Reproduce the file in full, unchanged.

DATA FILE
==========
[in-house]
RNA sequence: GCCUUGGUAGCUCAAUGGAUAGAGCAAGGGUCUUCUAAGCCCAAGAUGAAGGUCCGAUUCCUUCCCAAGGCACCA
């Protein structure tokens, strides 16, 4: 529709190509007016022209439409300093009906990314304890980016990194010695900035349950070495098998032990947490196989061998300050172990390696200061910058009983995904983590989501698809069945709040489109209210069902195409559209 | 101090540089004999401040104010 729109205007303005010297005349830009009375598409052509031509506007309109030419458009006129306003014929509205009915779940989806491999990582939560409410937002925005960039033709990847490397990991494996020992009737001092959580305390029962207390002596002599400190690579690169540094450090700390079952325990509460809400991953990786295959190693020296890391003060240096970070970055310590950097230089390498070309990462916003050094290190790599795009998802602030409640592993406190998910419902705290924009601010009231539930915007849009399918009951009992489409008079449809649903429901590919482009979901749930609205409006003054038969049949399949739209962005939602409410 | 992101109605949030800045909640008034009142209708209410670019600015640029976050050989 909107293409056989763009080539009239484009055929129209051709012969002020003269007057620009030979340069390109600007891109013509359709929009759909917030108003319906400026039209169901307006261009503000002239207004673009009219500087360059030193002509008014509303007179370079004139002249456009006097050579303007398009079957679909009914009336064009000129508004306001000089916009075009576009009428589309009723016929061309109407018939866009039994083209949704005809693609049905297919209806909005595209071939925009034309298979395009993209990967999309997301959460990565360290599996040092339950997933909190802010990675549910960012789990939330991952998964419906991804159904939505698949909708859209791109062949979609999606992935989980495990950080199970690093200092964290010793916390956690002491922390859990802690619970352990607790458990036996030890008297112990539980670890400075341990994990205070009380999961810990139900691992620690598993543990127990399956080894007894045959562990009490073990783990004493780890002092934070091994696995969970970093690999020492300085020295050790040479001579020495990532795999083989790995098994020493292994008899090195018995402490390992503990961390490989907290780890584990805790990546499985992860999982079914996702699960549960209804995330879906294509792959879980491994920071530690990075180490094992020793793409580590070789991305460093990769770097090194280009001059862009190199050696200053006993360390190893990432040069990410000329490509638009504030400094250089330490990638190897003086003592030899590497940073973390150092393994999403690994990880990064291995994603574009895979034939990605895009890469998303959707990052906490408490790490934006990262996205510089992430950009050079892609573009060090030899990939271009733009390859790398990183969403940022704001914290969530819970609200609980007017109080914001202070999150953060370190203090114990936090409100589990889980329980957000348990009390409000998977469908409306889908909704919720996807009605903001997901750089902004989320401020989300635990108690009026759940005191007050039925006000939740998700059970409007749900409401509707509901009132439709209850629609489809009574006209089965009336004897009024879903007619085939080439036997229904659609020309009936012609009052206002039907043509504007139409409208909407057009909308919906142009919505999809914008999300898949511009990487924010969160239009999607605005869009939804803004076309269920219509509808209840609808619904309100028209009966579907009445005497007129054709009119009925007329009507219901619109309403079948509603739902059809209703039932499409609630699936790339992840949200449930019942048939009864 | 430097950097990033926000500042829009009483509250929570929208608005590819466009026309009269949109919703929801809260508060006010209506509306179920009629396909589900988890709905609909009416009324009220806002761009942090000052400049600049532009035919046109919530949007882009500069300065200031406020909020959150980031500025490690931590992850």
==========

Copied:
[in-house]
RNA sequence: GCCUUGGUAGCUCAAUGGAUAGAGCAAGGGUCUUCUAAGCCCAAGAUGAAGGUCCGAUUCCUUCCCAAGGCACCA
């Protein structure tokens, strides 16, 4: 529709190509007016022209439409300093009906990314304890980016990194010695900035349950070495098998032990947490196989061998300050172990390696200061910058009983995904983590989501698809069945709040489109209210069902195409559209 | 101090540089004999401040104010 729109205007303005010297005349830009009375598409052509031509506007309109030419458009006129306003014929509205009915779940989806491999990582939560409410937002925005960039033709990847490397990991494996020992009737001092959580305390029962207390002596002599400190690579690169540094450090700390079952325990509460809400991953990786295959190693020296890391003060240096970070970055310590950097230089390498070309990462916003050094290190790599795009998802602030409640592993406190998910419902705290924009601010009231539930915007849009399918009951009992489409008079449809649903429901590919482009979901749930609205409006003054038969049949399949739209962005939602409410 | 992101109605949030800045909640008034009142209708209410670019600015640029976050050989 909107293409056989763009080539009239484009055929129209051709012969002020003269007057620009030979340069390109600007891109013509359709929009759909917030108003319906400026039209169901307006261009503000002239207004673009009219500087360059030193002509008014509303007179370079004139002249456009006097050579303007398009079957679909009914009336064009000129508004306001000089916009075009576009009428589309009723016929061309109407018939866009039994083209949704005809693609049905297919209806909005595209071939925009034309298979395009993209990967999309997301959460990565360290599996040092339950997933909190802010990675549910960012789990939330991952998964419906991804159904939505698949909708859209791109062949979609999606992935989980495990950080199970690093200092964290010793916390956690002491922390859990802690619970352990607790458990036996030890008297112990539980670890400075341990994990205070009380999961810990139900691992620690598993543990127990399956080894007894045959562990009490073990783990004493780890002092934070091994696995969970970093690999020492300085020295050790040479001579020495990532795999083989790995098994020493292994008899090195018995402490390992503990961390490989907290780890584990805790990546499985992860999982079914996702699960549960209804995330879906294509792959879980491994920071530690990075180490094992020793793409580590070789991305460093990769770097090194280009001059862009190199050696200053006993360390190893990432040069990410000329490509638009504030400094250089330490990638190897003086003592030899590497940073973390150092393994999403690994990880990064291995994603574009895979034939990605895009890469998303959707990052906490408490790490934006990262996205510089992430950009050079892609573009060090030899990939271009733009390859790398990183969403940022704001914290969530819970609200609980007017109080914001202070999150953060370190203090114990936090409100589990889980329980957000348990009390409000998977469908409306889908909704919720996807009605903001997901750089902004989320401020989300635990108690009026759940005191007050039925006000939740998700059970409007749900409401509707509901009132439709209850629609489809009574006209089965009336004897009024879903007619085939080439036997229904659609020309009936012609009052206002039907043509504007139409409208909407057009909308919906142009919505999809914008999300898949511009990487924010969160239009999607605005869009939804803004076309269920219509509808209840609808619904309100028209009966579907009445005497007129054709009119009925007329009507219901619109309403079948509603739902059809209703039932499409609630699936790339992840949200449930019942048939009864 | 430097950097990033926000500042829009009483509250929570929208608005590819466009026309009269949109919703929801809260508060006010209506509306179920009629396909589900988890709905609909009416009324009220806002761009942090000052400049600049532009035919046109919530949007882009500069300065200031406020909020959150980031500025490690931590992850």